“Lady Liberty” was originally intended to work as a functional lighthouse and, from 1886 to 1901, the statue was operated by the United States Lighthouse Board. In 1901, the War Department took over its operation and maintenance. The statue and the island on which it stands, now known as Liberty Island, were together proclaimed a national monument by President Calvin Coolidge on October 15, 1924, and, in 1933, the National Park Service assumed oversight of the monument. In 1982, President Ronald Reagan established a commission tasked with restoring the deteriorating Lady Liberty in time for a centennial celebration in 1986. A joint French-American preservation and rehabilitation group cleaned the statue and replaced the glass and metal torch with gold leaf. The original torch is on display in the statue’s lobby.

Today, the Statue of Liberty is a major tourist attraction, hosting as many as 5 million people every year. Although access to the statue’s crown was restricted following the September 11, 2001, terrorist attacks, tourists can still visit Liberty Island, and the statue’s pedestal observation deck and museum.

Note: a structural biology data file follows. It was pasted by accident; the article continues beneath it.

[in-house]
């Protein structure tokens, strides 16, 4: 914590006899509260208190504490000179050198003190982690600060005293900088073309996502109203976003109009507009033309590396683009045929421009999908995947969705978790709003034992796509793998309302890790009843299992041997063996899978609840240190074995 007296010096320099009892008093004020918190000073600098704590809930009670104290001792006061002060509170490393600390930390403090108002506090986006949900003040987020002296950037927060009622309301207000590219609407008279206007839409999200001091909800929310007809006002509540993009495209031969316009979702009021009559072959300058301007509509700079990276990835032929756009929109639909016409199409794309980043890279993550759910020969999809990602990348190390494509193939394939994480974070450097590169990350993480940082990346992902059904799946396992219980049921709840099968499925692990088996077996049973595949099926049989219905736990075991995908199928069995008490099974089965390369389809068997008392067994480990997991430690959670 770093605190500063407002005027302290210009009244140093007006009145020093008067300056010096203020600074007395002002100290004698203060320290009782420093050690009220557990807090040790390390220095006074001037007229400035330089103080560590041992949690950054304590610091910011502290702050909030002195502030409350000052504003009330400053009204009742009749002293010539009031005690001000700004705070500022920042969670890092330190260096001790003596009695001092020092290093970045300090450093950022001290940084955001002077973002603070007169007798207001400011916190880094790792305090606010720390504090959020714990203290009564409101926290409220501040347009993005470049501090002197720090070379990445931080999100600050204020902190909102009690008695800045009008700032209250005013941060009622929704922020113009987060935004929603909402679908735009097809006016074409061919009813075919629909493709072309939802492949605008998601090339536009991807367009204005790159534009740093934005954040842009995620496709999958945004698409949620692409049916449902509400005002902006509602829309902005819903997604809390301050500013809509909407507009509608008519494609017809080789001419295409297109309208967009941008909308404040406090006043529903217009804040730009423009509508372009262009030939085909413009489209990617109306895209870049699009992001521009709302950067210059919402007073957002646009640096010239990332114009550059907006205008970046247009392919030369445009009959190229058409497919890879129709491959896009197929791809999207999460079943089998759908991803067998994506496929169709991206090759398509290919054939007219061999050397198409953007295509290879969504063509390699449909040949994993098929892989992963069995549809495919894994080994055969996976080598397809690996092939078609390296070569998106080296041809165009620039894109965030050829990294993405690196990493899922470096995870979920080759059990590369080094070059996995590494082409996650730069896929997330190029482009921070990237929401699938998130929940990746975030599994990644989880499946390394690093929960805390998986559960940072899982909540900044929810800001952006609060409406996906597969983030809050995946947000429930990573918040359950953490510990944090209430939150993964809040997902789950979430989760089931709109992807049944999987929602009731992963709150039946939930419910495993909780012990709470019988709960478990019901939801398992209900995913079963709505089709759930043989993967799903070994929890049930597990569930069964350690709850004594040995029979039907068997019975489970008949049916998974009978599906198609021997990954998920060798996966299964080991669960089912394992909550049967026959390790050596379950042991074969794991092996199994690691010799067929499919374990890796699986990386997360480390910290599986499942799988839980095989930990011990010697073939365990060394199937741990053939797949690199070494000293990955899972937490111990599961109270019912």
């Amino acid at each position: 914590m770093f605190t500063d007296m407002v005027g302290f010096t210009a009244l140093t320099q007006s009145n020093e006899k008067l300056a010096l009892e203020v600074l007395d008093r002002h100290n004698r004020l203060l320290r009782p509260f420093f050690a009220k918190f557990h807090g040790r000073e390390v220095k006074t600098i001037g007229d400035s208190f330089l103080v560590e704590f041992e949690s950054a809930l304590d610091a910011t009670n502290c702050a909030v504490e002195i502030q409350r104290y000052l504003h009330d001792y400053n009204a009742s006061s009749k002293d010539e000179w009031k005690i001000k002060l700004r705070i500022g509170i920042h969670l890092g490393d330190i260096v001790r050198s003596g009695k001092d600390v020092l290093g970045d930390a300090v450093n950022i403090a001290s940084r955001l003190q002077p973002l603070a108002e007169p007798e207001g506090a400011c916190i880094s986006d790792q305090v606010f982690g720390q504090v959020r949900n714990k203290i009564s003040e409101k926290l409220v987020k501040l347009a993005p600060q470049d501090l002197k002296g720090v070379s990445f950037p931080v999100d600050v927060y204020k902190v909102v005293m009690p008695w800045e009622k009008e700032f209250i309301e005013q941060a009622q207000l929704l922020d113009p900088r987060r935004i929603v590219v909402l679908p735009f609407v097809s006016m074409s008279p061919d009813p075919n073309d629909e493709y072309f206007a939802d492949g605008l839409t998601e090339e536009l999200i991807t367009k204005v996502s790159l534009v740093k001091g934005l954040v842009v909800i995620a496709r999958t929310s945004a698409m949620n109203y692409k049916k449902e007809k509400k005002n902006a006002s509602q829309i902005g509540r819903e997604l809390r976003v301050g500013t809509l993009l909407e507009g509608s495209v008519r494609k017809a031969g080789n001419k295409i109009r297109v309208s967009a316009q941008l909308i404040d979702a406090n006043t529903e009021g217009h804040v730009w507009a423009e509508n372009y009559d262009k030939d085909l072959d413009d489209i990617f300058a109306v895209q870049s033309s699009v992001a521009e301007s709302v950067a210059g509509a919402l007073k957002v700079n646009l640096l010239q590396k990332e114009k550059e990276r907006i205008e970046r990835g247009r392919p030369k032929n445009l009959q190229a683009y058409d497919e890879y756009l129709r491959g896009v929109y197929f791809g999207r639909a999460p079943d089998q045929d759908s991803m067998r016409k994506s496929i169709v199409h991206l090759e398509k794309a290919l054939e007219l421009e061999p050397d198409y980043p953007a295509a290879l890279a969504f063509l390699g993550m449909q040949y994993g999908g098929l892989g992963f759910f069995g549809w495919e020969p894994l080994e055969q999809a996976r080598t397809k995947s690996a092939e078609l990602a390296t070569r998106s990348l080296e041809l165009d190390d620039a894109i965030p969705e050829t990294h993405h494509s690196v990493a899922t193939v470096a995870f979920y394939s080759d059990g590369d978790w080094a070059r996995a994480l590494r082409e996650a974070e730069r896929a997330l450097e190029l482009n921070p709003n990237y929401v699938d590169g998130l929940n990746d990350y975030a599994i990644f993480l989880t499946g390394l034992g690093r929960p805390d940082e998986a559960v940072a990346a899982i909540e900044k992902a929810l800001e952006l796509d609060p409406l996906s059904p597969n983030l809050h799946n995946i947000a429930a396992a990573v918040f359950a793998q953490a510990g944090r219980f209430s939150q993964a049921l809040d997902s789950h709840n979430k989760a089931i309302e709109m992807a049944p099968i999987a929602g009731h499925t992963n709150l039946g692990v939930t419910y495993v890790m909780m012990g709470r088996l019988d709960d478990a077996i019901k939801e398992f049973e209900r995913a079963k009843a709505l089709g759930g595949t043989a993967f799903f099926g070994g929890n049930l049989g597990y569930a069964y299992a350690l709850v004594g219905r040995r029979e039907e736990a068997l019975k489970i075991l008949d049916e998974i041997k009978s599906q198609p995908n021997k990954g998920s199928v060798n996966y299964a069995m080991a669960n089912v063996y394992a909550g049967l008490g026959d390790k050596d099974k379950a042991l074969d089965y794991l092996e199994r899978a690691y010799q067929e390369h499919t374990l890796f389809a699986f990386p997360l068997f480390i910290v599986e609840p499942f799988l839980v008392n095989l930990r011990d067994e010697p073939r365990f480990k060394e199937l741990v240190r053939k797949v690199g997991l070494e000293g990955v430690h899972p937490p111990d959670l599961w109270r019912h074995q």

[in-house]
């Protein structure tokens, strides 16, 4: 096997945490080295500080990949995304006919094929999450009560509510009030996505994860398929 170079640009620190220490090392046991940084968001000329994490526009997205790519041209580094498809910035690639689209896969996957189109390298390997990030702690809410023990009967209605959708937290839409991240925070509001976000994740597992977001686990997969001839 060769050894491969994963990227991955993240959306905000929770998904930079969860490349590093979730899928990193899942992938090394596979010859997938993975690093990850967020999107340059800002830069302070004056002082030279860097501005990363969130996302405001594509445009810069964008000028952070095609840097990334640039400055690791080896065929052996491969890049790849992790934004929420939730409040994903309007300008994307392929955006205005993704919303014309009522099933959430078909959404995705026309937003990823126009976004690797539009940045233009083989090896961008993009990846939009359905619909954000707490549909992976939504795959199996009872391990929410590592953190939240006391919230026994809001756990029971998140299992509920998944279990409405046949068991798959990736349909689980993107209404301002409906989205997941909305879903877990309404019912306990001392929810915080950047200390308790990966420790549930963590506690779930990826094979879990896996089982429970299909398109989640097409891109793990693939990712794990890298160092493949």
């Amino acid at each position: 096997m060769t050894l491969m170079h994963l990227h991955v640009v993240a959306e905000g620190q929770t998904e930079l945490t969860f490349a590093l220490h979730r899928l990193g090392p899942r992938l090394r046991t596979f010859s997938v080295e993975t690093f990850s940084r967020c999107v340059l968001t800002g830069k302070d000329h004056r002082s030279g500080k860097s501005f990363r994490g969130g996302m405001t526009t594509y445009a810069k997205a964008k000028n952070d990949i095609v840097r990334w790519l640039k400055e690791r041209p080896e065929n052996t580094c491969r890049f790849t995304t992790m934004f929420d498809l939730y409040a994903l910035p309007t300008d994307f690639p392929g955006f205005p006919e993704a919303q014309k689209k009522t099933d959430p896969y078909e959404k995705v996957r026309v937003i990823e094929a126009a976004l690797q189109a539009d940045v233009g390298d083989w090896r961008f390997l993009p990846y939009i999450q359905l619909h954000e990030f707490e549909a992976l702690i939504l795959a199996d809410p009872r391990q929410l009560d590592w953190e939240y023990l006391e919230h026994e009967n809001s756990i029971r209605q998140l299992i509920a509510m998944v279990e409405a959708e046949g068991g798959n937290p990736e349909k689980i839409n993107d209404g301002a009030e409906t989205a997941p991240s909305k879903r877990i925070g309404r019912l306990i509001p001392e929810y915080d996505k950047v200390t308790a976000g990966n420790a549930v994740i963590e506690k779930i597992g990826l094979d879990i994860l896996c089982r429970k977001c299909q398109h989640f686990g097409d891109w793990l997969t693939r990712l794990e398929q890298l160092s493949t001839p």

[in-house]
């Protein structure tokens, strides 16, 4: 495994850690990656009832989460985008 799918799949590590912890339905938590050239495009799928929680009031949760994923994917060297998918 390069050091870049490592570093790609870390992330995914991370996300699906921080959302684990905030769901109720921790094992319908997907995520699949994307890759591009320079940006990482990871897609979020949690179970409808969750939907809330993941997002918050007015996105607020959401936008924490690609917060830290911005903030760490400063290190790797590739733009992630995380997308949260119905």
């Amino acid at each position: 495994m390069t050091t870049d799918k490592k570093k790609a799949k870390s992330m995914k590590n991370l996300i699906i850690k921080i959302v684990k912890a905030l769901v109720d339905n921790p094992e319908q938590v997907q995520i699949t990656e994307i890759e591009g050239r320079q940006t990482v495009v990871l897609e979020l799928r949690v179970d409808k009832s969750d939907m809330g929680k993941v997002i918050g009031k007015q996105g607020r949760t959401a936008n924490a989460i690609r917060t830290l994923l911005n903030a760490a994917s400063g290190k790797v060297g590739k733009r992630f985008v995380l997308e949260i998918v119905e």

How to Tell If You Smell: (Besides The Visible Stank Lines)

How to Tell If You Smell: (Besides The Visible Stank Lines)

The human nose can detect more than one trillion distinct scents, but it’s not so great at picking up your own odors. There’s always a chance you reek something foul and just don’t realize it. If that’s a fear of yours, here’s how you can find out for sure.

If you just lower your nose and take a big whiff of the air surrounding your body, you’re probably not going to pick up on your body odor. You’ll assume everything’s fine and go about your day smelling like something was living in your shirt, had a family, died, was eaten by its young, and then they all died too. Why? It’s nearly impossible to smell yourself, even if you’re smelling funky. The receptors in your nose that would normally respond to your own particular brand of smells practically shut down after being bombarded with the same scents for so long. Basically, your nose goes numb to your own stank so you don’t go mad.

Remove Your Clothes and Smell Them